Regardless if these individuals are new to the organization or just new to the position, mentors help them navigate through the unfamiliar and point them toward sound decisions based on the culture and needs of the organization, in addition to providing important feedback about the organization. Mentors can teach these managers how things are achieved in an organization--who makes the decisions and why. Mentors also can identify the politics that exist within all organizations.

5. Hire an Outside Coach. Sometimes middle managers have the technical skills to perform a job, but do not have the managerial experience to be successful. Using a neutral, outside coach to help that individual acquire the requisite skills needed is an important means to his or her success in that position.

Devoting time, resources and energy into the transition of middle managers into an organization is a sound investment because actual dollars can be lost through the termination and replacement of a failed manager. Also, additional costs can be accumulated by potential vacancies as an executive struggles to refill that position— costs associated with momentum stoppage, department staff turnover and loss of employee morale. Lastly, an executive should consider how long it will take the new manager to get up to speed and run a productive department. Given the dual challenges of high turnover rates and a shrinking pool of appropriate candidates for these positions, the successful transition of middle managers has never been more important.

Middle managers may possess technical skills, but success in a leadership role requires more than technical competence. It requires organizational communications skills, political and cultural sensitivity and the ability to get things done through other people. Educational preparation will help, but it is not sufficient because success within an organization is only in part due to formal management education. Middle managers, like executives, need support with developing and implementing a transition plan. Healthcare organizations should have a formal transition plan to help middle managers acclimate to their new role.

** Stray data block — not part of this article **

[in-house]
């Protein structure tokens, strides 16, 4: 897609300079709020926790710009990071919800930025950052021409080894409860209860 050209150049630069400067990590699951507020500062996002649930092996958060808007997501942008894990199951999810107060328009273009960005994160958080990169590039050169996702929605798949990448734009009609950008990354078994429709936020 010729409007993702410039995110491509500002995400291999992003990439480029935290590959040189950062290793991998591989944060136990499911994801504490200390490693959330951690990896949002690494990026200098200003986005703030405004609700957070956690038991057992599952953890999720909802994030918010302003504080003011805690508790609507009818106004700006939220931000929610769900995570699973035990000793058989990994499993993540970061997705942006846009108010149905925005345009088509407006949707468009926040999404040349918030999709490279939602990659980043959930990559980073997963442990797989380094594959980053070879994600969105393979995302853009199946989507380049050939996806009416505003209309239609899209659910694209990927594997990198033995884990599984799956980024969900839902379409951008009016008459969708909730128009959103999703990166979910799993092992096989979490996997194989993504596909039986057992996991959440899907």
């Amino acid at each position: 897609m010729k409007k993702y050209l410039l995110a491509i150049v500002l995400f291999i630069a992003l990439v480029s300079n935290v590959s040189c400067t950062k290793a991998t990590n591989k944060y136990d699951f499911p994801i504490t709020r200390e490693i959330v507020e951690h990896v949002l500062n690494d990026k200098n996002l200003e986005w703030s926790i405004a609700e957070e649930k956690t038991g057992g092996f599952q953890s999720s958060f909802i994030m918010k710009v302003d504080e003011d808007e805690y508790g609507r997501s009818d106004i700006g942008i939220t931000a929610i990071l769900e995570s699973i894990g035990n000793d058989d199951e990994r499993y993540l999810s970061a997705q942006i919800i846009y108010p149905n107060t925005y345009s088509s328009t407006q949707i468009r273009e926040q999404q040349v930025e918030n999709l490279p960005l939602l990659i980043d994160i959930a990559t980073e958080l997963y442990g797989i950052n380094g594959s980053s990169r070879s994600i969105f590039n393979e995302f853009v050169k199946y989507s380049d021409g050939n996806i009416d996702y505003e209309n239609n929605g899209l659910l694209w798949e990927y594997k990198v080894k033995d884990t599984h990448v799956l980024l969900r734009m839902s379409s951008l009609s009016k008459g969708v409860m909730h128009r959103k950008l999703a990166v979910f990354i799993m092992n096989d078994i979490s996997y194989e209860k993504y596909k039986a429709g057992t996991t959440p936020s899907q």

Transitioning Middle Managers was first published in Healthcare Executive Volume 23, Number 2 (March/April 2008)

Tony and Sara are now Certified in Hogan Assessment Systems— a premier online personality and job performance assessment system to help organizations hire high potential employees and develop current and future business leaders.
Hogan Assessment Systems

A Note to Healthcare Leaders:
Maximizing Departmental Performance – FOCUSSM

Are the departments within your organization performing to your expectation? If not, why not? Are you being told there is not enough resources, not enough cooperation, not enough …? Do you have the right people in the right positions? Do you have a succession plan for your key department leadership positions? Do you know what is or is not contributing to your performance concerns?

Current challenges that many healthcare leaders face today in improving departmental performance include:

  • Recruiting and retaining department leaders
  • Transitioning managers into their new position
  • Departmental Succession Planning
  • Managing departmental growth
  • Improving service
  • Improving financial / budget performance
  • Improving overall performance
  • Improving the performance of the team or of a key employee

We believe that improving departmental performance is predicated on two factors:

  1. Understanding the work environment and what is really required for improvement, and,
  2. Identifying, hiring and promoting talented employees who are capable of improving the work environment.

Too often organizations focus on one of the two issues only to experience frustration and disappointment with the results. Complicating improvement initiatives in healthcare organizations is the challenge of finding talented individuals to fill the management positions.

KLC has developed FOCUSSM - a methodology to help healthcare leaders understand the factors affecting departmental performance and the initiatives required to improve performance. The FOCUSSM methodology was developed to provide a structured approach to reviewing department and leadership performance. It replaces innuendo and perception with facts and observations. Improvement strategies are only effective and credible when they are based on observable facts. It is simply too costly to address the wrong problems both in terms of dollars and credibility.

And what are the benefits?

  • Clear understanding of what is required to improve performance
  • Improved operational and financial performance
  • Improved teamwork and intra-organizational cooperation
  • Improved individual performance